Aug 26, 2016 | By Alec

When asked what industries are most strongly associated with 3D design and 3D printing, we don’t have to think twice about our answer: the aerospace, automotive and aviation industries. But we might have to start adding a fourth industry to that list, as 3D technologies are also becoming increasingly commonplace in the nuclear sector – which obviously relies on requires very robust, reliable and temperature resistant components as well. And after a slow start, nuclear specialists have seen enough evidence to conclude that 3D design and 3D printing have become viable (manufacturing) tools for nuclear sector as well.

Of course we’ve seen plenty of evidence of this ourselves as well. Just earlier this summer, Rosatom (Russia’s state corporation in charge of all nuclear activities for military and energy applications) revealed plans to update and expand the Russian nuclear sector through 3D printing, supported by several metal 3D printing centers that should be in operation in 2030. Back in June, GE Hitachi Nuclear Energy (GEH) even announced plans for a $2 million research project to explore the viability of 3D printed replacement parts for nuclear power plants, in an attempt to reduce costs and delivery times. That project is also backed by the U.S. Department of Energy, who have provided $80 million for the development of new nuclear technology.

But a lot more is happening in the nuclear – which is facing financial difficulties as energy costs are decreasing through wholesale marketing. Nuclear power plants can therefore definitely benefit from efficient 3D design and the cost-saving opportunities of metal 3D printing. That is clearly visible in the nuclear landscape, as the sector is now turning to 3D on a large scale – both for power plant design and maintenance, and for prototyping and manufacturing of replacement parts.

Especially 3D design technology is a huge hit within the nuclear industry. Just last month, French software giants Dassault Systèmes (developers of SolidWorks) revealed a collaboration with engineering company Assystem to apply 3D simulation and data tech to nuclear projects. This will, they say, greatly enhance project efficiency, in part through virtual reality applications.

Specifically, Dassault Systèmes will embed its 3DEXPERIENCE platform into nuclear plant operations and maintenance systems, enabling engineers to integrate knowledge taken from physical processes into a central repository. This will unify information models and enable the running of process simulations that can recognize cost-saving opportunities. 3DEXPERIENCE will also make engineering data management, procurement, configuration and program management and resourcing capabilities available to nuclear engineers.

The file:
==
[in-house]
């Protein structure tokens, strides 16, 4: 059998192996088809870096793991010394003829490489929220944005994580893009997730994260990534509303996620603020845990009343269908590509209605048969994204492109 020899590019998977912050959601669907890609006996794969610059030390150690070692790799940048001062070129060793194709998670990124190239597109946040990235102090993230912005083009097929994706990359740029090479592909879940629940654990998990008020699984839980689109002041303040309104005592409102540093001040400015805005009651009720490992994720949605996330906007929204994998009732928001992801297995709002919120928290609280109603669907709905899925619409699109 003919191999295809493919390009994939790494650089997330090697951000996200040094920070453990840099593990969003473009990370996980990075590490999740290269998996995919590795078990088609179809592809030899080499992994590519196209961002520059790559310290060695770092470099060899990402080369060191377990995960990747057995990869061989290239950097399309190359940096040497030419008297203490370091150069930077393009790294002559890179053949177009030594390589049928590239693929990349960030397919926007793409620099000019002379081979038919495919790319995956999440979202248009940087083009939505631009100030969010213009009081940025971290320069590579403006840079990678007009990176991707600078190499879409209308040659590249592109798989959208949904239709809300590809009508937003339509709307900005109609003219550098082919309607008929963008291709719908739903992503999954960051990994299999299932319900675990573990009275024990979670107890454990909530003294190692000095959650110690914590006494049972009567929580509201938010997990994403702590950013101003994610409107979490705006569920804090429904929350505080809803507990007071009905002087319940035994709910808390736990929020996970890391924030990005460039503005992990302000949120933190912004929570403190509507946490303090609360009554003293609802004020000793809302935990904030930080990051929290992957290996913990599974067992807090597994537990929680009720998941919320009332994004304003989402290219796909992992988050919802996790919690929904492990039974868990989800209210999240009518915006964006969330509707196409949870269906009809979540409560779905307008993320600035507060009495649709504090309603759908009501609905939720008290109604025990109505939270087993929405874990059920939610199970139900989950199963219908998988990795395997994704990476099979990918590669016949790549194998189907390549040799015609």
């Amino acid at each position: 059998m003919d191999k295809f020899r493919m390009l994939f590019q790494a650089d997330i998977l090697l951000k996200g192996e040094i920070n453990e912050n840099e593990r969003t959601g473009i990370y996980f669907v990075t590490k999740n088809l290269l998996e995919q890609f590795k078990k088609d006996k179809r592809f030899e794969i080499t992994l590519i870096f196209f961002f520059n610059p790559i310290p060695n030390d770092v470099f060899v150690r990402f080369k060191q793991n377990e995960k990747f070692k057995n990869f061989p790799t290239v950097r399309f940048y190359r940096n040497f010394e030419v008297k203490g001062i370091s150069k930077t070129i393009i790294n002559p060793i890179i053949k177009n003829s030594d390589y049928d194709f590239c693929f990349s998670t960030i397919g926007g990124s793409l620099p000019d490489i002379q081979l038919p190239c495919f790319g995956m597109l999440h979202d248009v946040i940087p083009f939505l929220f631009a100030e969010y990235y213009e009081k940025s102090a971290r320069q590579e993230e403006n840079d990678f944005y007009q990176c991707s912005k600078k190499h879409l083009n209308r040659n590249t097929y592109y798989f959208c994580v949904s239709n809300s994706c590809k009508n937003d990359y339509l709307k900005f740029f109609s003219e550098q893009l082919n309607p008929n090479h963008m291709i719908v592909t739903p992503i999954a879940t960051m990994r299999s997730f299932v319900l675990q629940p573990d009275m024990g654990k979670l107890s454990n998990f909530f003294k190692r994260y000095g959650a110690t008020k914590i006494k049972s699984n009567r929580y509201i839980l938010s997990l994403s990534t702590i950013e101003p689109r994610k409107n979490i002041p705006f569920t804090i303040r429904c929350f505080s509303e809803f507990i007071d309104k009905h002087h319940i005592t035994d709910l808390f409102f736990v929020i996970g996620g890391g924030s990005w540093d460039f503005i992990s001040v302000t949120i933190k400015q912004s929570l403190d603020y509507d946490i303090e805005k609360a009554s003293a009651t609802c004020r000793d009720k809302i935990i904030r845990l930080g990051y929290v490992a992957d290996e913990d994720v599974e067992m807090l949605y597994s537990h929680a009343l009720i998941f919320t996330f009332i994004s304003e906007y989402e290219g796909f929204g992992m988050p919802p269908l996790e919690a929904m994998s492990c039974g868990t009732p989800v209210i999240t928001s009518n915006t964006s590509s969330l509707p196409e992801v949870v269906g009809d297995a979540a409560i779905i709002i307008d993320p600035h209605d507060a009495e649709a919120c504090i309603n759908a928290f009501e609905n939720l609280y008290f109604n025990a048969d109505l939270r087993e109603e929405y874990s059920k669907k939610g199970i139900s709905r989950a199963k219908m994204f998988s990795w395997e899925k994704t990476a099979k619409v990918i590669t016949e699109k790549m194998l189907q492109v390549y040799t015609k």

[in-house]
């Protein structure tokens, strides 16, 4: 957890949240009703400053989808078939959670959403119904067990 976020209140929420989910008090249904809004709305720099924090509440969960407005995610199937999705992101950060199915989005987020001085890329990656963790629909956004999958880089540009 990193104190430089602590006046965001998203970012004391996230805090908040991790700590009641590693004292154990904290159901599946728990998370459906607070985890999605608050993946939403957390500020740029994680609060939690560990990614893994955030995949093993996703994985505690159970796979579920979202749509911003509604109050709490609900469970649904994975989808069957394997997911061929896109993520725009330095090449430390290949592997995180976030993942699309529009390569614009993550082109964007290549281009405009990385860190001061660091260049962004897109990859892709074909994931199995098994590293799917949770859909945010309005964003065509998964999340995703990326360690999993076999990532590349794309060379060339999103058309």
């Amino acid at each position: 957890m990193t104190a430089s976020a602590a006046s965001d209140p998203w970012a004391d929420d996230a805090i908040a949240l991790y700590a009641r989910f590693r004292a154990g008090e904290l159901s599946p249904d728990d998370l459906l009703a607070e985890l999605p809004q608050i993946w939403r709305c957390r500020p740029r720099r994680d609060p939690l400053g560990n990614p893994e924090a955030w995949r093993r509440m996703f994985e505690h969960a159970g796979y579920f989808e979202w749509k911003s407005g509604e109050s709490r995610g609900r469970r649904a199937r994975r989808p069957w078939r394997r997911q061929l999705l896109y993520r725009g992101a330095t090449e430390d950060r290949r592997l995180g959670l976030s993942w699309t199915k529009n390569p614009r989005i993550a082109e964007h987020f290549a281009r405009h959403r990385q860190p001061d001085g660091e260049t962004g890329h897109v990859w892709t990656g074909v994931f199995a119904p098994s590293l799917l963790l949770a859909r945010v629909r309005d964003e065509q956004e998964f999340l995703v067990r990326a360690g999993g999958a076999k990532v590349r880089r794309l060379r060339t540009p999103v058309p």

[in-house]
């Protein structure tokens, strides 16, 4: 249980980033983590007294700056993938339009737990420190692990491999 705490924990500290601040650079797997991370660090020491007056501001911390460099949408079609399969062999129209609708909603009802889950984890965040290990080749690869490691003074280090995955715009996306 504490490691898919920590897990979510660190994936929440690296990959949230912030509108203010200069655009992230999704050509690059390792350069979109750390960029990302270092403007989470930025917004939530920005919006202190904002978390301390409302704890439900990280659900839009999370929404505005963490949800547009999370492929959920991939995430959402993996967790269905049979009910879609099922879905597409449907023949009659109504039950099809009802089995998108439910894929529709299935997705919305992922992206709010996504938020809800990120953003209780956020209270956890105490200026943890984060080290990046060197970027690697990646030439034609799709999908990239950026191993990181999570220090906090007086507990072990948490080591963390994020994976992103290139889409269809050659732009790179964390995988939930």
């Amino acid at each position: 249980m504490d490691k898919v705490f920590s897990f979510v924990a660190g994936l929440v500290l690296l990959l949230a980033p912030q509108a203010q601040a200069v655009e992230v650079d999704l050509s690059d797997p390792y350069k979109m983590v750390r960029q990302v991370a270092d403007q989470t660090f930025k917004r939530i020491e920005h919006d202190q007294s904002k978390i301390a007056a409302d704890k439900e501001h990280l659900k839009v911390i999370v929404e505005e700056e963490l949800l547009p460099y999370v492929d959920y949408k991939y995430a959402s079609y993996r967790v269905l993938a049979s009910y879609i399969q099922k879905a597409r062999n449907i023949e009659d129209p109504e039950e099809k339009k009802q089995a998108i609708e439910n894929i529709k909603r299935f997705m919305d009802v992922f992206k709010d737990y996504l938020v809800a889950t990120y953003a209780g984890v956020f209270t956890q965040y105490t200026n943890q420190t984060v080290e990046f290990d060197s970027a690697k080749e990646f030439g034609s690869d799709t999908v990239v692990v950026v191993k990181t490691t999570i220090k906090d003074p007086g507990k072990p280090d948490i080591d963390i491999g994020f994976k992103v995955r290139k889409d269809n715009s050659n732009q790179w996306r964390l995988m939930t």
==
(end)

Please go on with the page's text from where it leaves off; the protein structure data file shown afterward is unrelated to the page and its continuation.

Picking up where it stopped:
According to Dassault Systèmes’ vice president for energy, process and utilities industry Thomas Grand, it will make plant oversight far easier and more inclusive as well. “Today, many companies offer and implement cutting edge digital solutions. This is great, but we need to take care that we don’t recreate digital silos and our 3DEXPERIENCE platform plugs into all plant information that is then visible and shared across all disciplines,” he argued.

Citing one example, Grand revealed that a broken steam generator replacement procedure was made much more effective through 3D simulation tools. Rather than waiting months for replacement parts, the 3DEXPERIENCE platform simulated alternative installation processes that led to a far more efficient and safe alternative.

What’s more, Dassault Systèmes is not alone. The British Nuclear Advanced Manufacturing Research Centre (AMRC) has also brought 3D scanning and VR systems in the picture to study nuclear power plant data, allowing off-site designs and more efficient planning – which could even reduce potential exposure to radiation doses. “VR allows mixed stakeholder groups to share the experience without the risk and time constraints. It’s quick and relatively cheap and the collaboration and communication are really powerful,” AMRC’s Rab Scott said.

But the 3D printing of spare parts can also save a lot of money, and GEH is leading the way in exploring opportunities. GEH will, among others, use 3D printing to minimize waste (and therefore tooling costs) while also looking at low-volume production. Manufacturing times could be reduced by ten-fold, GEH’s Hollyn Phelps estimated, adding that it can also be used to make components more efficient. They will also be irradiating 3D printed parts to compare them to unirradiated material.

Due to the size limitations of 3D printing, GEH will be limited to components of 400 cubic millimeters, but has already lined up a number of performance enhancing components for 3D printing. These include GEH’s defender advanced debris filters, boiling water reactors and parts like jet pump anti-vibration solutions. New nuclear plants could also be outfitted with other 3D printed parts, like fine motion control rod drives (FMCRDs).

Image credit: Riccardo Mojana

While the full financial benefits of 3D printing are not clearly visible yet, 3D design opportunities are already showing their value in the nuclear sector. Nuclear sector Engineering, Procurement and Construction (EPC) firms are already looking at a 15 percent efficiency increase during plant design and engineering phases. What’s more, the number of drawing revisions was reduced by 25 percent, and engineering quality control times by 30 percent. But according to Karen Thomas of Nuclear Energy Insider, 3D printing will also show its value soon. “The continuing evolution and improvement of the technology will increase the number of cost-saving applications available to nuclear […] projects.” The nuclear sector is, it seems, finally catching up.

 

 

Posted in 3D Printing Application

 

 

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